What Are The Common Policy Variations Of Term Life Insurance?
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Asked October 20, 2011
Term life insurance is not always the same. Each policy has a few variations that can be chosen when the policy is applied for that will have an effect on how the policy is handled in the future. Because of this, a 10-year term life policy may vary substantially in cost and behave differently when you pass away or the policy expires.
Level or Declining - Term life insurance may be level or declining, depending on your insurance company and the choices you make during the application. Level term life policies will pay out the full value of the policy throughout the duration of the policy. Declining term life insurance has a lower payout the longer the policy is in effect. Level term life policies will generally cost more, and declining policies may either cost less per premium payment or slowly decline in premium cost as the term advances.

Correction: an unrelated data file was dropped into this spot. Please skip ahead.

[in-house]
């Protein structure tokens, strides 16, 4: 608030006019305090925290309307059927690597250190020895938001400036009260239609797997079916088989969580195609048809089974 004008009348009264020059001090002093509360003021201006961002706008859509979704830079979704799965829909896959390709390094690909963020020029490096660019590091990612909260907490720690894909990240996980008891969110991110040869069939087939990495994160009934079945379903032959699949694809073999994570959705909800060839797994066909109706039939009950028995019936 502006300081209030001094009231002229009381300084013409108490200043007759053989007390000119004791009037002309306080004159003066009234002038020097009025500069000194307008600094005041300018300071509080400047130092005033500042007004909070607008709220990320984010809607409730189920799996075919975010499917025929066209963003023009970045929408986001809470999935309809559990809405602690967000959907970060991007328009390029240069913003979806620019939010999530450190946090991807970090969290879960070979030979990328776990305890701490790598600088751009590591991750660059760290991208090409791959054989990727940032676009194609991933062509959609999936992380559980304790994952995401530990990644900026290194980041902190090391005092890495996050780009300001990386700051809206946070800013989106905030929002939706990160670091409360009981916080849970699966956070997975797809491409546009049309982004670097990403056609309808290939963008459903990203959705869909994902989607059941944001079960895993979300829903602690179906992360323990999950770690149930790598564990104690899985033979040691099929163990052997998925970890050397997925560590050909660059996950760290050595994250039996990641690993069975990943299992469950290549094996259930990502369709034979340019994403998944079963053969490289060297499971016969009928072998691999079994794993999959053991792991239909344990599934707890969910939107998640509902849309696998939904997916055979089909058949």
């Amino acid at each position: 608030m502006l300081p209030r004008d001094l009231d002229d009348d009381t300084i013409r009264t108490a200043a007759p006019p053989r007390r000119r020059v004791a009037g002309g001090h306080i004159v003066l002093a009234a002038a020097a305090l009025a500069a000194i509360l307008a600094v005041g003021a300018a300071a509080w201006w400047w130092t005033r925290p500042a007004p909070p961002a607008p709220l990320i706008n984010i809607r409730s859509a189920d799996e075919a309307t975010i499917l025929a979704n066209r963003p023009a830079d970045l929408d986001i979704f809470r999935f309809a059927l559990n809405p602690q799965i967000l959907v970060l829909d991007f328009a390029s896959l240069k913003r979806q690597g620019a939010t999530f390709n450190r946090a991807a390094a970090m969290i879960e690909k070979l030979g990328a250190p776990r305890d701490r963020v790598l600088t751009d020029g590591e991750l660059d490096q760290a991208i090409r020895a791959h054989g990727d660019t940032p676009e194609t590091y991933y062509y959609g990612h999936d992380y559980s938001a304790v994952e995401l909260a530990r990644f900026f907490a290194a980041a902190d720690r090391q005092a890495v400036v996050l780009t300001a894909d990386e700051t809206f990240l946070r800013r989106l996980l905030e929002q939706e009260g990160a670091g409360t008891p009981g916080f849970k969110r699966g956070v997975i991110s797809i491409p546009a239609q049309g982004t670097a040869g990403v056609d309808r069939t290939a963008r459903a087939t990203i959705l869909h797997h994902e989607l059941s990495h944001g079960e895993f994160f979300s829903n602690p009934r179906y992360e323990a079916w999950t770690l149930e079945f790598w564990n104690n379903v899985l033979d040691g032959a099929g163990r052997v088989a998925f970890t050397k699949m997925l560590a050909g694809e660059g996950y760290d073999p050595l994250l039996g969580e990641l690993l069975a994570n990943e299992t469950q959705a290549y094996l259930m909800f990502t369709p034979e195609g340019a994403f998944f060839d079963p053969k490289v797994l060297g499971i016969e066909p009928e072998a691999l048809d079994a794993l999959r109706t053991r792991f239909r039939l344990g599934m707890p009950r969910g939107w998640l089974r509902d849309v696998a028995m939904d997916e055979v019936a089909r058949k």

Renewable Policies - Renewable term life insurance means that when the policy expires it can be renewed, usually at the cost of higher premiums. A non-renewable policy will expire at the end of the term. Whether or not you need a renewable policy depends on the purpose of purchasing it, but insurance experts advise that purchasing a whole life insurance policy is a more beneficial choice if you think the policy may need to be renewed later, since whole life remains effective throughout the lifetime of the policyholder and generally costs less than term insurance.
Convertible Term Life - Convertible term life insurance is a policy that can be turned into a whole life insurance policy, or some other type of life insurance that carries a cash value. Converting to whole life from a term life insurance policy may require you to get a physical examination and meet other criteria that a term life policy does not require.
Answered October 20, 2011 by Anonymous